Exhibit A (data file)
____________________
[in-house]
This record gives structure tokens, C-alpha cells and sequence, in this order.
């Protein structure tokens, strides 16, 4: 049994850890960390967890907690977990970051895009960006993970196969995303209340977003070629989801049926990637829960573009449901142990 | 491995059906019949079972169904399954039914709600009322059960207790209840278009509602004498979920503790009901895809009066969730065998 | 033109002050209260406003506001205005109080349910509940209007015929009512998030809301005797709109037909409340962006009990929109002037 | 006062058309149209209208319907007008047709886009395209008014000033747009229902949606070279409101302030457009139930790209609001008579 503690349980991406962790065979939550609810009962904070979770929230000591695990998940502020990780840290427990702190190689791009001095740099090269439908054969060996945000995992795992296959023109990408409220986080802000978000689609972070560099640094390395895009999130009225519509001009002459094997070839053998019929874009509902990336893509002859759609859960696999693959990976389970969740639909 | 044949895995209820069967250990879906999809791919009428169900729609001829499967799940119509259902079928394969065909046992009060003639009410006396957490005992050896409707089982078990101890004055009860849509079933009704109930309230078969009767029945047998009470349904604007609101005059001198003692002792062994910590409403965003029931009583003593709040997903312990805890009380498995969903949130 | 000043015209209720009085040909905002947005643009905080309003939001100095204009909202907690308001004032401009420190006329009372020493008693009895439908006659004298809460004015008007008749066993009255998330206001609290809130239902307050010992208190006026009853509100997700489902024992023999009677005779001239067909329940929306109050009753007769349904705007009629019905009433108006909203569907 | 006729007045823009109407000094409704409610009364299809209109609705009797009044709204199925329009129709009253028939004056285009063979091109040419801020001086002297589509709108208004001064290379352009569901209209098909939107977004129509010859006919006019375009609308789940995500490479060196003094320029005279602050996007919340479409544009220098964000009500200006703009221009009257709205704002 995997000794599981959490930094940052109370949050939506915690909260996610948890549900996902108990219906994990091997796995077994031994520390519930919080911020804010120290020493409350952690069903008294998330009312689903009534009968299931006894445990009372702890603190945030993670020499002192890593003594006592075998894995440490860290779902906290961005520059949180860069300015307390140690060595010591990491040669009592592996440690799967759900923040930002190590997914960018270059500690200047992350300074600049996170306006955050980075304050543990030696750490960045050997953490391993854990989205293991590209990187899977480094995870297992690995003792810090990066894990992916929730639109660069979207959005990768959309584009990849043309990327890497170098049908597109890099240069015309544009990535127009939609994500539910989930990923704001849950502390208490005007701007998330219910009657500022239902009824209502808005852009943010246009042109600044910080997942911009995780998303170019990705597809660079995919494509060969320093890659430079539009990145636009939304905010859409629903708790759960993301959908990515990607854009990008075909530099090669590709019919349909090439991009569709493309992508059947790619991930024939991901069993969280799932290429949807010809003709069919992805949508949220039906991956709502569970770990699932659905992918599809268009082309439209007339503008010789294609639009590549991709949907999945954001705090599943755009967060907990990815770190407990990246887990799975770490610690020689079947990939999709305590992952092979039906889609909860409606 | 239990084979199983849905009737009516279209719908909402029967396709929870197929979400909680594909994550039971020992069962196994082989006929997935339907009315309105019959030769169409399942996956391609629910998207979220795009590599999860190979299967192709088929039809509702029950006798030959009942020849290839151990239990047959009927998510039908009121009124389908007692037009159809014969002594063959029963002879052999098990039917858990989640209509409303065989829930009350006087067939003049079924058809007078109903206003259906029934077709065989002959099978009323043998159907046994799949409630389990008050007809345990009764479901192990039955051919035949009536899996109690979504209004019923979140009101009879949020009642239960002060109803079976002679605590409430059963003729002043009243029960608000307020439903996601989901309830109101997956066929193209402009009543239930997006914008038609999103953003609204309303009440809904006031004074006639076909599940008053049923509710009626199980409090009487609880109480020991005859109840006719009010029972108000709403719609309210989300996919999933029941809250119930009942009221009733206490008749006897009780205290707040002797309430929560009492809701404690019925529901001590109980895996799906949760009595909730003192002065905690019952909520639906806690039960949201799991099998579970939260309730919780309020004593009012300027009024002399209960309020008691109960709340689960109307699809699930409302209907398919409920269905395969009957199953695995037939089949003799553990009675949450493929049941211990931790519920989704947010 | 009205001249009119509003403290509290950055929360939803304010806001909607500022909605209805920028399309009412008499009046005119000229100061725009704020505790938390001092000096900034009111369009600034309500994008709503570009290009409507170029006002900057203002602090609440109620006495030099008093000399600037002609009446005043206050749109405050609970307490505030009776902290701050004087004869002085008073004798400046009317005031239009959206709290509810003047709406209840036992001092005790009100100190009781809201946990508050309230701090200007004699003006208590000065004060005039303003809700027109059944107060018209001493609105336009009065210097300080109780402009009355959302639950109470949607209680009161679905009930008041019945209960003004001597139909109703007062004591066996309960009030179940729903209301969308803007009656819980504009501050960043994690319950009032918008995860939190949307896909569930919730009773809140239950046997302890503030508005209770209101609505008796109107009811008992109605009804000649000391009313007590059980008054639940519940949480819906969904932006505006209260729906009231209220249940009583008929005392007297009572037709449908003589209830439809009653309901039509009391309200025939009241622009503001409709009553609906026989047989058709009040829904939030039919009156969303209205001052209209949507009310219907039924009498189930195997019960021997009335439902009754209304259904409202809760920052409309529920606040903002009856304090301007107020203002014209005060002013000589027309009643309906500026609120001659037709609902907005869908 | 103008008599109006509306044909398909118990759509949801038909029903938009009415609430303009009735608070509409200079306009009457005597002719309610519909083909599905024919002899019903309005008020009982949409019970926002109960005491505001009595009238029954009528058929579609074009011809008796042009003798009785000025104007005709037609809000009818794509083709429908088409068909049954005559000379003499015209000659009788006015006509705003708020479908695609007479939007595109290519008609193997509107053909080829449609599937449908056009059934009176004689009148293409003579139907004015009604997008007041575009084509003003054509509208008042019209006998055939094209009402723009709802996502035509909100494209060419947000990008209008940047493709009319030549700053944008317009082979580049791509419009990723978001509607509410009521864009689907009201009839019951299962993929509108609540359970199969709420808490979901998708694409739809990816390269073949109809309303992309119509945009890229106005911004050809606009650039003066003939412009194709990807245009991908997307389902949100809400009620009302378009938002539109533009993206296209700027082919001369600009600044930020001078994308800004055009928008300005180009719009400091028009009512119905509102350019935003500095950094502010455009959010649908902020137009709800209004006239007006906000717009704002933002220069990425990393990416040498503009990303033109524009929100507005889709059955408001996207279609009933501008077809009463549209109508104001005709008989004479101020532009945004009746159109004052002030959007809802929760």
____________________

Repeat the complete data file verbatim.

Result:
[in-house]
This record gives structure tokens, C-alpha cells and sequence, in this order.
């Protein structure tokens, strides 16, 4: 049994850890960390967890907690977990970051895009960006993970196969995303209340977003070629989801049926990637829960573009449901142990 | 491995059906019949079972169904399954039914709600009322059960207790209840278009509602004498979920503790009901895809009066969730065998 | 033109002050209260406003506001205005109080349910509940209007015929009512998030809301005797709109037909409340962006009990929109002037 | 006062058309149209209208319907007008047709886009395209008014000033747009229902949606070279409101302030457009139930790209609001008579 503690349980991406962790065979939550609810009962904070979770929230000591695990998940502020990780840290427990702190190689791009001095740099090269439908054969060996945000995992795992296959023109990408409220986080802000978000689609972070560099640094390395895009999130009225519509001009002459094997070839053998019929874009509902990336893509002859759609859960696999693959990976389970969740639909 | 044949895995209820069967250990879906999809791919009428169900729609001829499967799940119509259902079928394969065909046992009060003639009410006396957490005992050896409707089982078990101890004055009860849509079933009704109930309230078969009767029945047998009470349904604007609101005059001198003692002792062994910590409403965003029931009583003593709040997903312990805890009380498995969903949130 | 000043015209209720009085040909905002947005643009905080309003939001100095204009909202907690308001004032401009420190006329009372020493008693009895439908006659004298809460004015008007008749066993009255998330206001609290809130239902307050010992208190006026009853509100997700489902024992023999009677005779001239067909329940929306109050009753007769349904705007009629019905009433108006909203569907 | 006729007045823009109407000094409704409610009364299809209109609705009797009044709204199925329009129709009253028939004056285009063979091109040419801020001086002297589509709108208004001064290379352009569901209209098909939107977004129509010859006919006019375009609308789940995500490479060196003094320029005279602050996007919340479409544009220098964000009500200006703009221009009257709205704002 995997000794599981959490930094940052109370949050939506915690909260996610948890549900996902108990219906994990091997796995077994031994520390519930919080911020804010120290020493409350952690069903008294998330009312689903009534009968299931006894445990009372702890603190945030993670020499002192890593003594006592075998894995440490860290779902906290961005520059949180860069300015307390140690060595010591990491040669009592592996440690799967759900923040930002190590997914960018270059500690200047992350300074600049996170306006955050980075304050543990030696750490960045050997953490391993854990989205293991590209990187899977480094995870297992690995003792810090990066894990992916929730639109660069979207959005990768959309584009990849043309990327890497170098049908597109890099240069015309544009990535127009939609994500539910989930990923704001849950502390208490005007701007998330219910009657500022239902009824209502808005852009943010246009042109600044910080997942911009995780998303170019990705597809660079995919494509060969320093890659430079539009990145636009939304905010859409629903708790759960993301959908990515990607854009990008075909530099090669590709019919349909090439991009569709493309992508059947790619991930024939991901069993969280799932290429949807010809003709069919992805949508949220039906991956709502569970770990699932659905992918599809268009082309439209007339503008010789294609639009590549991709949907999945954001705090599943755009967060907990990815770190407990990246887990799975770490610690020689079947990939999709305590992952092979039906889609909860409606 | 239990084979199983849905009737009516279209719908909402029967396709929870197929979400909680594909994550039971020992069962196994082989006929997935339907009315309105019959030769169409399942996956391609629910998207979220795009590599999860190979299967192709088929039809509702029950006798030959009942020849290839151990239990047959009927998510039908009121009124389908007692037009159809014969002594063959029963002879052999098990039917858990989640209509409303065989829930009350006087067939003049079924058809007078109903206003259906029934077709065989002959099978009323043998159907046994799949409630389990008050007809345990009764479901192990039955051919035949009536899996109690979504209004019923979140009101009879949020009642239960002060109803079976002679605590409430059963003729002043009243029960608000307020439903996601989901309830109101997956066929193209402009009543239930997006914008038609999103953003609204309303009440809904006031004074006639076909599940008053049923509710009626199980409090009487609880109480020991005859109840006719009010029972108000709403719609309210989300996919999933029941809250119930009942009221009733206490008749006897009780205290707040002797309430929560009492809701404690019925529901001590109980895996799906949760009595909730003192002065905690019952909520639906806690039960949201799991099998579970939260309730919780309020004593009012300027009024002399209960309020008691109960709340689960109307699809699930409302209907398919409920269905395969009957199953695995037939089949003799553990009675949450493929049941211990931790519920989704947010 | 009205001249009119509003403290509290950055929360939803304010806001909607500022909605209805920028399309009412008499009046005119000229100061725009704020505790938390001092000096900034009111369009600034309500994008709503570009290009409507170029006002900057203002602090609440109620006495030099008093000399600037002609009446005043206050749109405050609970307490505030009776902290701050004087004869002085008073004798400046009317005031239009959206709290509810003047709406209840036992001092005790009100100190009781809201946990508050309230701090200007004699003006208590000065004060005039303003809700027109059944107060018209001493609105336009009065210097300080109780402009009355959302639950109470949607209680009161679905009930008041019945209960003004001597139909109703007062004591066996309960009030179940729903209301969308803007009656819980504009501050960043994690319950009032918008995860939190949307896909569930919730009773809140239950046997302890503030508005209770209101609505008796109107009811008992109605009804000649000391009313007590059980008054639940519940949480819906969904932006505006209260729906009231209220249940009583008929005392007297009572037709449908003589209830439809009653309901039509009391309200025939009241622009503001409709009553609906026989047989058709009040829904939030039919009156969303209205001052209209949507009310219907039924009498189930195997019960021997009335439902009754209304259904409202809760920052409309529920606040903002009856304090301007107020203002014209005060002013000589027309009643309906500026609120001659037709609902907005869908 | 103008008599109006509306044909398909118990759509949801038909029903938009009415609430303009009735608070509409200079306009009457005597002719309610519909083909599905024919002899019903309005008020009982949409019970926002109960005491505001009595009238029954009528058929579609074009011809008796042009003798009785000025104007005709037609809000009818794509083709429908088409068909049954005559000379003499015209000659009788006015006509705003708020479908695609007479939007595109290519008609193997509107053909080829449609599937449908056009059934009176004689009148293409003579139907004015009604997008007041575009084509003003054509509208008042019209006998055939094209009402723009709802996502035509909100494209060419947000990008209008940047493709009319030549700053944008317009082979580049791509419009990723978001509607509410009521864009689907009201009839019951299962993929509108609540359970199969709420808490979901998708694409739809990816390269073949109809309303992309119509945009890229106005911004050809606009650039003066003939412009194709990807245009991908997307389902949100809400009620009302378009938002539109533009993206296209700027082919001369600009600044930020001078994308800004055009928008300005180009719009400091028009009512119905509102350019935003500095950094502010455009959010649908902020137009709800209004006239007006906000717009704002933002220069990425990393990416040498503009990303033109524009929100507005889709059955408001996207279609009933501008077809009463549209109508104001005709008989004479101020532009945004009746159109004052002030959007809802929760």